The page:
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Departing employees and non-compete clauses; an employer’s guide

An employee builds up valuable knowledge and contacts during the time that they work for you, but your commercial interests may be vulnerable if they leave and go on to work for a competitor. It is therefore prudent to take steps to protect confidential information, such as pricing strategies, bids, or cutting-edge research, and to guard relationships with clients or suppliers that could be exploited to another business’s advantage.

'At the start of employment, employers often include restrictions, known as restrictive covenants, on what an employee can do with information and contacts gained during their employment,’ says Frances Woods, Partner and Head of dispute resolution. ‘However, even if a former employee could damage your business, there are limits on the restrictions that can be placed on them and how far you can prevent them from competing with you.’

Frances explains non-compete clauses, when they are binding, and looks at proposed changes and how employers could deal with these changes.

What are non-compete clauses?

Non-compete clauses are one of a range of restrictive covenants that employers often include in a contract of employment. A non-compete clause is a wide prohibition on the departing employee from working for a competitor or setting up in competition with you. The restriction is for a specified time after leaving your business and may also only apply within a specific geographical range, but depending on the type of business this may not be relevant.

When are non-compete clauses binding?

Courts will only enforce a non-compete clause if it is appropriately worded and reasonable. Otherwise, it is treated as a restraint of trade which unreasonably restricts your former employee from taking up new opportunities. This would not be enforced by a court as it is seen as anti-competitive.

When deciding whether or not the clause is binding, the court will consider the duration, any geographical range, and the type of activity. These will be considered in the context of the interests you need to protect, the nature of your business, typical restrictions used in the sector, and the information and contacts the employee has gained.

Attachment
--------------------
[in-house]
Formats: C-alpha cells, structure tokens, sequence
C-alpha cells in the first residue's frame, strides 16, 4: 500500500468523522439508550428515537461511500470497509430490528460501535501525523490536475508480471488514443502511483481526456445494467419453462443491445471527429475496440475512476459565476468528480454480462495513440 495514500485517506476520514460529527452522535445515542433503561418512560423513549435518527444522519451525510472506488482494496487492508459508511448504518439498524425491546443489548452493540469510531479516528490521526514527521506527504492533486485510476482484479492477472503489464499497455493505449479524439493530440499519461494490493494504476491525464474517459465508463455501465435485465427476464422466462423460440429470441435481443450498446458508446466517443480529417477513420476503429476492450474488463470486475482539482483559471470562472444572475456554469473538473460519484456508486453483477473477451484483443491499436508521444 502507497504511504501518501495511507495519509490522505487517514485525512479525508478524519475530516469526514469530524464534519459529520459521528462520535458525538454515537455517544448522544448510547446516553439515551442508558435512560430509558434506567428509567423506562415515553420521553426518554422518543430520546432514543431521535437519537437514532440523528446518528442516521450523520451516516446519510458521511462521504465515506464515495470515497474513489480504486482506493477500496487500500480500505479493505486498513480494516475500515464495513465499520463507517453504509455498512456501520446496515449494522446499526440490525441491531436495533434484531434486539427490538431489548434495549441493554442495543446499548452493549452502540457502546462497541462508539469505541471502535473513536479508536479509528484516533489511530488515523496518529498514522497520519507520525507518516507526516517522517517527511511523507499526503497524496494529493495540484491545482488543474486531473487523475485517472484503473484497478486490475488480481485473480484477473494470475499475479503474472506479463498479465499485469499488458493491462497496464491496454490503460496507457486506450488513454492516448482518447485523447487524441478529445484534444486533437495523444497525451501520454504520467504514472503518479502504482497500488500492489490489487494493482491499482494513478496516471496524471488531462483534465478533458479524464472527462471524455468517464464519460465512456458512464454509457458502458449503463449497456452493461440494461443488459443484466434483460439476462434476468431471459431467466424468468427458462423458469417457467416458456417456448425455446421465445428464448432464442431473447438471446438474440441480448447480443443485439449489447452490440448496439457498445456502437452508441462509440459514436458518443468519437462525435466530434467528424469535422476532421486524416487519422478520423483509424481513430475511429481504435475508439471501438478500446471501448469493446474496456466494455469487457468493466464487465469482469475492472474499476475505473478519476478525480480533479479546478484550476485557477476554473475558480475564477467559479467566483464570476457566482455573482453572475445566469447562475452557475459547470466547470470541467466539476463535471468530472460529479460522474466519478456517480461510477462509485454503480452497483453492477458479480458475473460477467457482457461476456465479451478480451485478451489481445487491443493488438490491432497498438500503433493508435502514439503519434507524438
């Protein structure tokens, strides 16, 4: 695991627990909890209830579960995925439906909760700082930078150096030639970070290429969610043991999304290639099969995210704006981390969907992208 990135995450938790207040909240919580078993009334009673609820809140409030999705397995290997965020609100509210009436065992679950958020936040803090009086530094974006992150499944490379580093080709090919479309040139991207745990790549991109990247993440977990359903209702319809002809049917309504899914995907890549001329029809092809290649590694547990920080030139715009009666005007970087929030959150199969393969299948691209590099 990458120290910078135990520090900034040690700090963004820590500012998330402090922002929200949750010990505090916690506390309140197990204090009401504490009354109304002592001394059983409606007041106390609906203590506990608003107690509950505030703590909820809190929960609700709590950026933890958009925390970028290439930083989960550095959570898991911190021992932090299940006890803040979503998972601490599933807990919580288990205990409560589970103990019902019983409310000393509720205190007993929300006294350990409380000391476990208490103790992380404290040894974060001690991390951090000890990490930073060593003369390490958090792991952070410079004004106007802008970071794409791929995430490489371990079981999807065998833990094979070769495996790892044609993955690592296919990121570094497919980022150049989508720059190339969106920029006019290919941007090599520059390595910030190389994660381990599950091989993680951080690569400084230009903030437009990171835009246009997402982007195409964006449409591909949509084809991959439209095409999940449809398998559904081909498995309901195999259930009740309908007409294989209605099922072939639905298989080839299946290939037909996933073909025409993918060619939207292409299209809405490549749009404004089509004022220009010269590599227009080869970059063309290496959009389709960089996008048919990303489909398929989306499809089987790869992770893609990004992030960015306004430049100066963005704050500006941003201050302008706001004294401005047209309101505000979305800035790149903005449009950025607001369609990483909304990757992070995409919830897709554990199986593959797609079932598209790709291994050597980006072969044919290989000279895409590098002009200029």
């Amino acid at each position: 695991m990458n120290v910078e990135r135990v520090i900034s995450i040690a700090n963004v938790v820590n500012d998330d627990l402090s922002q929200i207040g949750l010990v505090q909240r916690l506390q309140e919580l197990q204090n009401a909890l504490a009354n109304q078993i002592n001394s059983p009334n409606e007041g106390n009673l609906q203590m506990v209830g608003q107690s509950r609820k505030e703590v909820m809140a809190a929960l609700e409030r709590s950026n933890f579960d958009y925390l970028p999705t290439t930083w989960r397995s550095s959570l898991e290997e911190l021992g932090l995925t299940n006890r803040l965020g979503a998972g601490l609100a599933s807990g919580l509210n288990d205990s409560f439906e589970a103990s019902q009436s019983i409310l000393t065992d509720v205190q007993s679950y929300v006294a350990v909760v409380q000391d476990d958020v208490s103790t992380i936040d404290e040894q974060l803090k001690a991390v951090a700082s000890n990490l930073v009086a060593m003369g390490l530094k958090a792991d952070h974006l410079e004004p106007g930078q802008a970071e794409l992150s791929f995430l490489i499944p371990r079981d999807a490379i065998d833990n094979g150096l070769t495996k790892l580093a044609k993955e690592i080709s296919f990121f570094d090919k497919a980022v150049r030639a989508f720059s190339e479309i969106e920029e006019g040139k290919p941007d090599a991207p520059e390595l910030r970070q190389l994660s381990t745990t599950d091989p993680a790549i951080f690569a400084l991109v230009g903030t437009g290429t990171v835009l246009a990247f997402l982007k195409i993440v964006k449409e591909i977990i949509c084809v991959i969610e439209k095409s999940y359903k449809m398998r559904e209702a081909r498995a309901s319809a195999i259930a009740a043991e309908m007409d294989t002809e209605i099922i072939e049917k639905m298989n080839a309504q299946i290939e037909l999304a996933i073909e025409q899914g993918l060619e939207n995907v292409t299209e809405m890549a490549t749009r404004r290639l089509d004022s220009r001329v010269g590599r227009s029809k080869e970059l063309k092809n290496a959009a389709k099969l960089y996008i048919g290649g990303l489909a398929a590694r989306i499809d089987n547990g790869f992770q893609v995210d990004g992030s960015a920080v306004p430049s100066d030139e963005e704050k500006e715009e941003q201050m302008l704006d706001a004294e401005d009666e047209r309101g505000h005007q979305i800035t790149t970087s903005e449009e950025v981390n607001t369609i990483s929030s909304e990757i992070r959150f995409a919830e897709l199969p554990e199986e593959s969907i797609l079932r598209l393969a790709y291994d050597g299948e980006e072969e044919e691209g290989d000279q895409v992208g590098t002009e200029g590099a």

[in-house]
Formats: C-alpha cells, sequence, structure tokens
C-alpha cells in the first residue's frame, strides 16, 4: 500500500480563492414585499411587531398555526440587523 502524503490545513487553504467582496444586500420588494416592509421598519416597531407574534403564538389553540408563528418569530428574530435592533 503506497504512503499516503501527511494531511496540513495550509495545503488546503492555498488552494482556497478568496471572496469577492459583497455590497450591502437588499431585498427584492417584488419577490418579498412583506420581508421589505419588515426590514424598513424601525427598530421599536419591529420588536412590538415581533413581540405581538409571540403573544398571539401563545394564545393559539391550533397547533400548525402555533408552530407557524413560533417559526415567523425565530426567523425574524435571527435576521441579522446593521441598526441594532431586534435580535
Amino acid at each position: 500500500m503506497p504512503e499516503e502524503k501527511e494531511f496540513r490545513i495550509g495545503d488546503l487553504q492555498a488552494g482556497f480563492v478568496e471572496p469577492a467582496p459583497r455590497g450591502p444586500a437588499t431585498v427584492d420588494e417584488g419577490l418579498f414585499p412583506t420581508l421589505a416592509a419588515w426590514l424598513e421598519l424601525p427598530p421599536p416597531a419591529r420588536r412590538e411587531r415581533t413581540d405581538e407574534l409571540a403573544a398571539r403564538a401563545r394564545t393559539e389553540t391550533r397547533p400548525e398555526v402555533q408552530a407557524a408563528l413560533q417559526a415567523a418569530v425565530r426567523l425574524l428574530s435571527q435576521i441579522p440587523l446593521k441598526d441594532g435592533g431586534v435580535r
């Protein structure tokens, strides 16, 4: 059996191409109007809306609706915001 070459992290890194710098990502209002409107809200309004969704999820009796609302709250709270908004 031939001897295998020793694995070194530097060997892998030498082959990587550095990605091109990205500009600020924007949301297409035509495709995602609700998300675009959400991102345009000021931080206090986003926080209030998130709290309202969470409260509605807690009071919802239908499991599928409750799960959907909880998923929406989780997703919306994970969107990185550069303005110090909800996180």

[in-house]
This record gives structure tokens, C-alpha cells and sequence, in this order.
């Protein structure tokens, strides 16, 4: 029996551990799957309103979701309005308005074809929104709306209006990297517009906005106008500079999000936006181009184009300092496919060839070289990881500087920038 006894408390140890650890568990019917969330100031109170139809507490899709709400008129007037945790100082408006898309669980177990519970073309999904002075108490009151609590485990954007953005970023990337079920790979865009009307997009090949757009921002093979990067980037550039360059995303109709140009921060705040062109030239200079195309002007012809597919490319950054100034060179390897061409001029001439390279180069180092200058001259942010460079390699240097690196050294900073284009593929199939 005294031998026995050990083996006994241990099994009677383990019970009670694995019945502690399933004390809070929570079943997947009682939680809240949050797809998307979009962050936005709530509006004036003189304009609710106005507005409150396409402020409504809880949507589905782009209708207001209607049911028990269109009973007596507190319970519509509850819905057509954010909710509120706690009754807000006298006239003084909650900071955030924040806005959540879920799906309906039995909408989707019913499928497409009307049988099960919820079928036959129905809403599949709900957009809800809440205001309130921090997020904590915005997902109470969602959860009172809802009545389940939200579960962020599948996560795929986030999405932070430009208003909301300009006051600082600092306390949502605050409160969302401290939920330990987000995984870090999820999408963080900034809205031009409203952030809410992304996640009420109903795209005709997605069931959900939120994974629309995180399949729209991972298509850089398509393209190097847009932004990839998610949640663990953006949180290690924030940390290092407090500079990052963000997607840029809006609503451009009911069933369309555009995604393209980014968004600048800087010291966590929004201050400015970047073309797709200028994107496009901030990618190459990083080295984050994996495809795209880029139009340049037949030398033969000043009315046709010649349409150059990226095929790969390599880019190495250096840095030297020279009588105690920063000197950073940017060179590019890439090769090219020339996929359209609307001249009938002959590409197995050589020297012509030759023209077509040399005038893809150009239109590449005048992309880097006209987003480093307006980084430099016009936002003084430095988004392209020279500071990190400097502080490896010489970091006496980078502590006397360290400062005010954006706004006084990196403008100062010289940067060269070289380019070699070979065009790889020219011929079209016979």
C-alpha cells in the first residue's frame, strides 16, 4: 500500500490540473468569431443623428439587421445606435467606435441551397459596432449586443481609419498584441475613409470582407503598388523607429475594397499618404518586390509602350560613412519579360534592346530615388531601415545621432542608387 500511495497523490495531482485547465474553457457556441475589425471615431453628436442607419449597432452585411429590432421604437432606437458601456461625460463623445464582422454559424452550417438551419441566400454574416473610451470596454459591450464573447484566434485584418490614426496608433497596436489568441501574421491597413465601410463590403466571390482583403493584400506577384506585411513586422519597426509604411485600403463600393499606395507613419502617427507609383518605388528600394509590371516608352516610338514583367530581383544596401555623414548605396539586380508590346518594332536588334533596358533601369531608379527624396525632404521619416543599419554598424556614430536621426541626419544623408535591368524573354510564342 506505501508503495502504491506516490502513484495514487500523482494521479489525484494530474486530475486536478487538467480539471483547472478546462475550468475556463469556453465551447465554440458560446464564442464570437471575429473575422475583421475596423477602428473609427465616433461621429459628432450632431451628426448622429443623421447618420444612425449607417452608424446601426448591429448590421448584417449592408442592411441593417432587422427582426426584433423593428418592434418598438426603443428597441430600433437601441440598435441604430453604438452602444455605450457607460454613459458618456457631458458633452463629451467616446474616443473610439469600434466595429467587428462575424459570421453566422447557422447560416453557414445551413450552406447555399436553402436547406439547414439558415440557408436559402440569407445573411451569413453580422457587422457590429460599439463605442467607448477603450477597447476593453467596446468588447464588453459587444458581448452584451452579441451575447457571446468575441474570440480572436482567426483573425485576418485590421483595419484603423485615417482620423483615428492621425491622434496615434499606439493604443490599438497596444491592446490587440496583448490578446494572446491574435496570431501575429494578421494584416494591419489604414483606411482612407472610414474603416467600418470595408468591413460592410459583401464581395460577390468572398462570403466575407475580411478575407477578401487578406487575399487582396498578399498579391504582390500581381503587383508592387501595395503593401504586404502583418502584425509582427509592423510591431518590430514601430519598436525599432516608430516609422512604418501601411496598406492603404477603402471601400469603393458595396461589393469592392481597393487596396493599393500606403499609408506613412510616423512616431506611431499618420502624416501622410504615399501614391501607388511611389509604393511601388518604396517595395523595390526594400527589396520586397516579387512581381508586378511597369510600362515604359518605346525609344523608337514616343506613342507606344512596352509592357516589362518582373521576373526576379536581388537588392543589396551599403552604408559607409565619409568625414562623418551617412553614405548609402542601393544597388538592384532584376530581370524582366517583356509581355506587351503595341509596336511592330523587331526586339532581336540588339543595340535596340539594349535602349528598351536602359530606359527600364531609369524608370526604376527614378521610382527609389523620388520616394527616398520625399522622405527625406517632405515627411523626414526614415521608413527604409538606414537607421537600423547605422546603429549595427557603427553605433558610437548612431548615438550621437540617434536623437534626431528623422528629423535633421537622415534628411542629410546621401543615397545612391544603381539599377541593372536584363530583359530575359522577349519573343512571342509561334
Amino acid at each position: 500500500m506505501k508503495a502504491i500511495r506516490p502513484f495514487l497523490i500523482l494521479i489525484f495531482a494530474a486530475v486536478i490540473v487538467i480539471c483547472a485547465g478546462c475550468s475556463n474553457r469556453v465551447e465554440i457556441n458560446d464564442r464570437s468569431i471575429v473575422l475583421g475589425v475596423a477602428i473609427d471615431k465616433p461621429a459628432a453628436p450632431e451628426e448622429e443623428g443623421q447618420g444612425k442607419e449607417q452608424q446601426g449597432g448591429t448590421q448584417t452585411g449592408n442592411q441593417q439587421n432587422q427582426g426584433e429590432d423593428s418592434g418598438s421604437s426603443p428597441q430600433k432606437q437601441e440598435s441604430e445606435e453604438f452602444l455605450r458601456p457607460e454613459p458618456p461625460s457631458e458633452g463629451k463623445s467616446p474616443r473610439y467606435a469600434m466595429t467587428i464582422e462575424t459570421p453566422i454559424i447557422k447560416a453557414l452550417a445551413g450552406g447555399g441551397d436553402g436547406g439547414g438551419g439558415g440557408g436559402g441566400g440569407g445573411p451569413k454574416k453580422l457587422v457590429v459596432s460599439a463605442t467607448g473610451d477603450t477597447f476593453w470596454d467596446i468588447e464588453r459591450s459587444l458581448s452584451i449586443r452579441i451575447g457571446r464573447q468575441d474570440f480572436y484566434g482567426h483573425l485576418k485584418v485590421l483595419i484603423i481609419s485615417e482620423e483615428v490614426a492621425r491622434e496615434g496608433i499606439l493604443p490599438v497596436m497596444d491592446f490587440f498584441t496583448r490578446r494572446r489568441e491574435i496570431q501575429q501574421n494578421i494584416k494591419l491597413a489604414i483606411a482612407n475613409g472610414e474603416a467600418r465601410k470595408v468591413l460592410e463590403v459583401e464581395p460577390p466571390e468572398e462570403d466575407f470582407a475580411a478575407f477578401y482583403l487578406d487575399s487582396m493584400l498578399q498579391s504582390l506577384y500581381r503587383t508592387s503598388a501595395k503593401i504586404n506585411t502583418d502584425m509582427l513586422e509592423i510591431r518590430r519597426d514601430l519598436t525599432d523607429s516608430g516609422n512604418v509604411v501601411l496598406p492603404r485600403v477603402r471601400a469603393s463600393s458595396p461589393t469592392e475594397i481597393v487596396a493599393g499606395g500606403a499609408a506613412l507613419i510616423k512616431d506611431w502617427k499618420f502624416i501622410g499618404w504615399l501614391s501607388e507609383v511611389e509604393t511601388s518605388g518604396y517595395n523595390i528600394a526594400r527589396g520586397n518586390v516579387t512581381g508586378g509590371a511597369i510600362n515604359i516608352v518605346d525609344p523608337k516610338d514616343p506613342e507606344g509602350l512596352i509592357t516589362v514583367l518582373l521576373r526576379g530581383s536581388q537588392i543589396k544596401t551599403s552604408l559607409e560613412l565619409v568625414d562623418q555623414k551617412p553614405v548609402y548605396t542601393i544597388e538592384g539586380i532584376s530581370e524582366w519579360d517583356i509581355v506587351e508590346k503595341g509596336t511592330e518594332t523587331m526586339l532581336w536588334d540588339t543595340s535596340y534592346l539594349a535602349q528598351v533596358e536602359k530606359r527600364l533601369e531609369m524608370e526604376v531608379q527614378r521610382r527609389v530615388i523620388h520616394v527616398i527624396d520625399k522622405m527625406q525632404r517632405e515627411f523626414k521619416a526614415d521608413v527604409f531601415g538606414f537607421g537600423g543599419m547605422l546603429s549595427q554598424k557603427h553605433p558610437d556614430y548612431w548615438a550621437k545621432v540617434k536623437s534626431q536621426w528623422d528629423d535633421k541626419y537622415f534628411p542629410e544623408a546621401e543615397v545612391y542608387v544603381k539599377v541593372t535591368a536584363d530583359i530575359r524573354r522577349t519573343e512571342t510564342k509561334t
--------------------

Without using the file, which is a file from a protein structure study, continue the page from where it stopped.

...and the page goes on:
To increase the likelihood of it being binding, the restriction should be as narrowly drafted as possible. This may mean being very specific in the wording describing the type of business with which the employee should not compete.

To be enforced by a court, the effect of the clause must not go beyond protecting your legitimate business interests, such as valuable client connections. The restriction could well prevent the individual from working in their chosen profession for a limited time, so the employer must be able to show the potential detrimental impact on the business if the restriction is not enforced.

What are the other options to protect your business?

A non-compete clause has a significant impact on the individual. A court may not enforce it against a former employee if a more proportionate restriction would give similar protection. Other restrictions include:

non-solicitation - not approaching or actively contacting former clients or suppliers to start a business relationship on behalf of a competitor;
non-dealing - not dealing with a former client or supplier, even if they initiate contact with the former employee rather than the individual connecting with them; and
confidential information - not misusing or disclosing confidential information belonging to your business.

Another option, which can be used in conjunction with restrictive covenants, is to include a long notice period with the flexibility to put the employee on garden leave during some or all of the notice period. Garden leave clauses can give you options; preventing the employee from working at all or restricting their activities and contact with key clients during the notice period. This allows confidential information to go out of date and client relations to cool, reducing the damage if they go to work for a competitor. Garden leave clauses must also be reasonable to be enforceable. 

Will the law change?

In recent years, the Government has carried out a couple of consultations relating to non-compete clauses, driven by a concern that these hinder entrepreneurship. In May 2023, the Government announced that it would change the law so that non-compete clauses could not last any longer than three months. There is currently no date for these changes to be implemented.

How can I protect my business if the law changes?

If you usually ask employees to sign up to contractual restrictions lasting longer than three months after they leave, the announced change in law would only affect non-compete clauses. To pre-empt this potential change, contracts being agreed now can also include other restrictive covenants, such as non-solicitation clauses along with garden leave and effective confidential information provisions.

How we can help

We can advise you and write enforceable provisions to protect your business when an employee leaves. We can advise you on whether or not existing contractual provisions are likely to be binding on the employee at the time they depart, or the risks of taking on an employee whose restrictive covenants from their last job are still potentially enforceable.

For further information, please contact Frances Woods or a member of the dispute resolution team on 01905 721600 or via email


This article is for general information only and does not constitute legal or professional advice. Please note that the law may have changed since this article was published.

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